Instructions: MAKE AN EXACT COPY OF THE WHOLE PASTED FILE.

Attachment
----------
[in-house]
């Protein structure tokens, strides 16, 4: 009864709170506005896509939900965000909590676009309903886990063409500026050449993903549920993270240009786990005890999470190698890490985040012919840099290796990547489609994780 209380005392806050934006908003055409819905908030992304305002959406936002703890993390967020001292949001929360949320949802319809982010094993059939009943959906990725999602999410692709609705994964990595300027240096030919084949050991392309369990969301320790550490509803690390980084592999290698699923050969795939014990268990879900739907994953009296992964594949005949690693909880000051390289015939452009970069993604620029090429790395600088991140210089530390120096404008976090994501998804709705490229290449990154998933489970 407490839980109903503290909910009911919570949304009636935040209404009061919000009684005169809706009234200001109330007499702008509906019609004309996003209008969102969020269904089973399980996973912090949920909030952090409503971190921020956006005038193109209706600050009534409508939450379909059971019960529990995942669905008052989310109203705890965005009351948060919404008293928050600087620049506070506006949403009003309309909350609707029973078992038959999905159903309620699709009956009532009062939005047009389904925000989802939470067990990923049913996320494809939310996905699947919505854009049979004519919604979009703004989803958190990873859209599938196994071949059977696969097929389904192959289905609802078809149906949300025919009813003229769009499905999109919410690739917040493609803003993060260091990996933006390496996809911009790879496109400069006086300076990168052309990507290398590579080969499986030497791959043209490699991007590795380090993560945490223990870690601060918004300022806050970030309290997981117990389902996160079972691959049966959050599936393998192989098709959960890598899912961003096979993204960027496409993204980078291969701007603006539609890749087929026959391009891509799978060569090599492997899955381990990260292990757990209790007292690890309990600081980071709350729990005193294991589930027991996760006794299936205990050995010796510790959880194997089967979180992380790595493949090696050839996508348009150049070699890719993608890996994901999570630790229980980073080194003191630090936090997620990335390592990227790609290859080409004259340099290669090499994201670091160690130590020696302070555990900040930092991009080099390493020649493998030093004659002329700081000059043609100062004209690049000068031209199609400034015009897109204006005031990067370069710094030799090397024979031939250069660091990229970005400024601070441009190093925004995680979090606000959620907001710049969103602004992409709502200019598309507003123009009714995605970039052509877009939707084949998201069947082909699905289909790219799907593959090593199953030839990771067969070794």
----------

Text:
[in-house]
């Protein structure tokens, strides 16, 4: 009864709170506005896509939900965000909590676009309903886990063409500026050449993903549920993270240009786990005890999470190698890490985040012919840099290796990547489609994780 209380005392806050934006908003055409819905908030992304305002959406936002703890993390967020001292949001929360949320949802319809982010094993059939009943959906990725999602999410692709609705994964990595300027240096030919084949050991392309369990969301320790550490509803690390980084592999290698699923050969795939014990268990879900739907994953009296992964594949005949690693909880000051390289015939452009970069993604620029090429790395600088991140210089530390120096404008976090994501998804709705490229290449990154998933489970 407490839980109903503290909910009911919570949304009636935040209404009061919000009684005169809706009234200001109330007499702008509906019609004309996003209008969102969020269904089973399980996973912090949920909030952090409503971190921020956006005038193109209706600050009534409508939450379909059971019960529990995942669905008052989310109203705890965005009351948060919404008293928050600087620049506070506006949403009003309309909350609707029973078992038959999905159903309620699709009956009532009062939005047009389904925000989802939470067990990923049913996320494809939310996905699947919505854009049979004519919604979009703004989803958190990873859209599938196994071949059977696969097929389904192959289905609802078809149906949300025919009813003229769009499905999109919410690739917040493609803003993060260091990996933006390496996809911009790879496109400069006086300076990168052309990507290398590579080969499986030497791959043209490699991007590795380090993560945490223990870690601060918004300022806050970030309290997981117990389902996160079972691959049966959050599936393998192989098709959960890598899912961003096979993204960027496409993204980078291969701007603006539609890749087929026959391009891509799978060569090599492997899955381990990260292990757990209790007292690890309990600081980071709350729990005193294991589930027991996760006794299936205990050995010796510790959880194997089967979180992380790595493949090696050839996508348009150049070699890719993608890996994901999570630790229980980073080194003191630090936090997620990335390592990227790609290859080409004259340099290669090499994201670091160690130590020696302070555990900040930092991009080099390493020649493998030093004659002329700081000059043609100062004209690049000068031209199609400034015009897109204006005031990067370069710094030799090397024979031939250069660091990229970005400024601070441009190093925004995680979090606000959620907001710049969103602004992409709502200019598309507003123009009714995605970039052509877009939707084949998201069947082909699905289909790219799907593959090593199953030839990771067969070794």